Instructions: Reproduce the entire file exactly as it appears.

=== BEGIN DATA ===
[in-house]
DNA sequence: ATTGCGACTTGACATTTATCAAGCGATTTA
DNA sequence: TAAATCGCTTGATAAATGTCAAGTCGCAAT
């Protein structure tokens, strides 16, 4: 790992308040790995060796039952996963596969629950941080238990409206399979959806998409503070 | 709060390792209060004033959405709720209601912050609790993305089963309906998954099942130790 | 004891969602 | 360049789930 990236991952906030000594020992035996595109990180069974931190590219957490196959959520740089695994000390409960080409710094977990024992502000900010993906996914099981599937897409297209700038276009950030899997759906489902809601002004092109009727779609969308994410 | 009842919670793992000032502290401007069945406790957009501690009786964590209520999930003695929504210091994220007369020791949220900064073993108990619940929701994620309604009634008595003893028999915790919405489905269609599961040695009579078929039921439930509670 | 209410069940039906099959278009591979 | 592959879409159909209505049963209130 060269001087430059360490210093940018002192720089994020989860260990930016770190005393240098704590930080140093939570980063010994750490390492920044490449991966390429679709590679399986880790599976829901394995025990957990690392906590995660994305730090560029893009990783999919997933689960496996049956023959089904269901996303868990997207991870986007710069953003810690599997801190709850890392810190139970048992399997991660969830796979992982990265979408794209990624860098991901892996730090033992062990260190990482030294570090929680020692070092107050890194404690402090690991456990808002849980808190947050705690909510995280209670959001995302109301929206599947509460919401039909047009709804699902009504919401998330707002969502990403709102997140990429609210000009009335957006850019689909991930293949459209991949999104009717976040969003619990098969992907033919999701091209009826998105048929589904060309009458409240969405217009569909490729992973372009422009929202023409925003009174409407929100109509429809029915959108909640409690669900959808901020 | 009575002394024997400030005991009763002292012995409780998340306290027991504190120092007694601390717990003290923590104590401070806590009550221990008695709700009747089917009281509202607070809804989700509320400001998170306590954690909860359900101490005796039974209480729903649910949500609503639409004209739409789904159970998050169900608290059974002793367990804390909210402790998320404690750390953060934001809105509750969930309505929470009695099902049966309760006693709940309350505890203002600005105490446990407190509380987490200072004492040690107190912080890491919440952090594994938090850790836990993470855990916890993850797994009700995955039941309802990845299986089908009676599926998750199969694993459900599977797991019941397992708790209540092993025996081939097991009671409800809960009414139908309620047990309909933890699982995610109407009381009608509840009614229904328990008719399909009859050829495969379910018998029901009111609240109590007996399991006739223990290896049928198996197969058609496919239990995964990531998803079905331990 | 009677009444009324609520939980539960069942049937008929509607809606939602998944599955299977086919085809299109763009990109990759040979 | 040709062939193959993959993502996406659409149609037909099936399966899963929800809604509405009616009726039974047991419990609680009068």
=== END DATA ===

[in-house]
DNA sequence: ATTGCGACTTGACATTTATCAAGCGATTTA
DNA sequence: TAAATCGCTTGATAAATGTCAAGTCGCAAT
């Protein structure tokens, strides 16, 4: 790992308040790995060796039952996963596969629950941080238990409206399979959806998409503070 | 709060390792209060004033959405709720209601912050609790993305089963309906998954099942130790 | 004891969602 | 360049789930 990236991952906030000594020992035996595109990180069974931190590219957490196959959520740089695994000390409960080409710094977990024992502000900010993906996914099981599937897409297209700038276009950030899997759906489902809601002004092109009727779609969308994410 | 009842919670793992000032502290401007069945406790957009501690009786964590209520999930003695929504210091994220007369020791949220900064073993108990619940929701994620309604009634008595003893028999915790919405489905269609599961040695009579078929039921439930509670 | 209410069940039906099959278009591979 | 592959879409159909209505049963209130 060269001087430059360490210093940018002192720089994020989860260990930016770190005393240098704590930080140093939570980063010994750490390492920044490449991966390429679709590679399986880790599976829901394995025990957990690392906590995660994305730090560029893009990783999919997933689960496996049956023959089904269901996303868990997207991870986007710069953003810690599997801190709850890392810190139970048992399997991660969830796979992982990265979408794209990624860098991901892996730090033992062990260190990482030294570090929680020692070092107050890194404690402090690991456990808002849980808190947050705690909510995280209670959001995302109301929206599947509460919401039909047009709804699902009504919401998330707002969502990403709102997140990429609210000009009335957006850019689909991930293949459209991949999104009717976040969003619990098969992907033919999701091209009826998105048929589904060309009458409240969405217009569909490729992973372009422009929202023409925003009174409407929100109509429809029915959108909640409690669900959808901020 | 009575002394024997400030005991009763002292012995409780998340306290027991504190120092007694601390717990003290923590104590401070806590009550221990008695709700009747089917009281509202607070809804989700509320400001998170306590954690909860359900101490005796039974209480729903649910949500609503639409004209739409789904159970998050169900608290059974002793367990804390909210402790998320404690750390953060934001809105509750969930309505929470009695099902049966309760006693709940309350505890203002600005105490446990407190509380987490200072004492040690107190912080890491919440952090594994938090850790836990993470855990916890993850797994009700995955039941309802990845299986089908009676599926998750199969694993459900599977797991019941397992708790209540092993025996081939097991009671409800809960009414139908309620047990309909933890699982995610109407009381009608509840009614229904328990008719399909009859050829495969379910018998029901009111609240109590007996399991006739223990290896049928198996197969058609496919239990995964990531998803079905331990 | 009677009444009324609520939980539960069942049937008929509607809606939602998944599955299977086919085809299109763009990109990759040979 | 040709062939193959993959993502996406659409149609037909099936399966899963929800809604509405009616009726039974047991419990609680009068």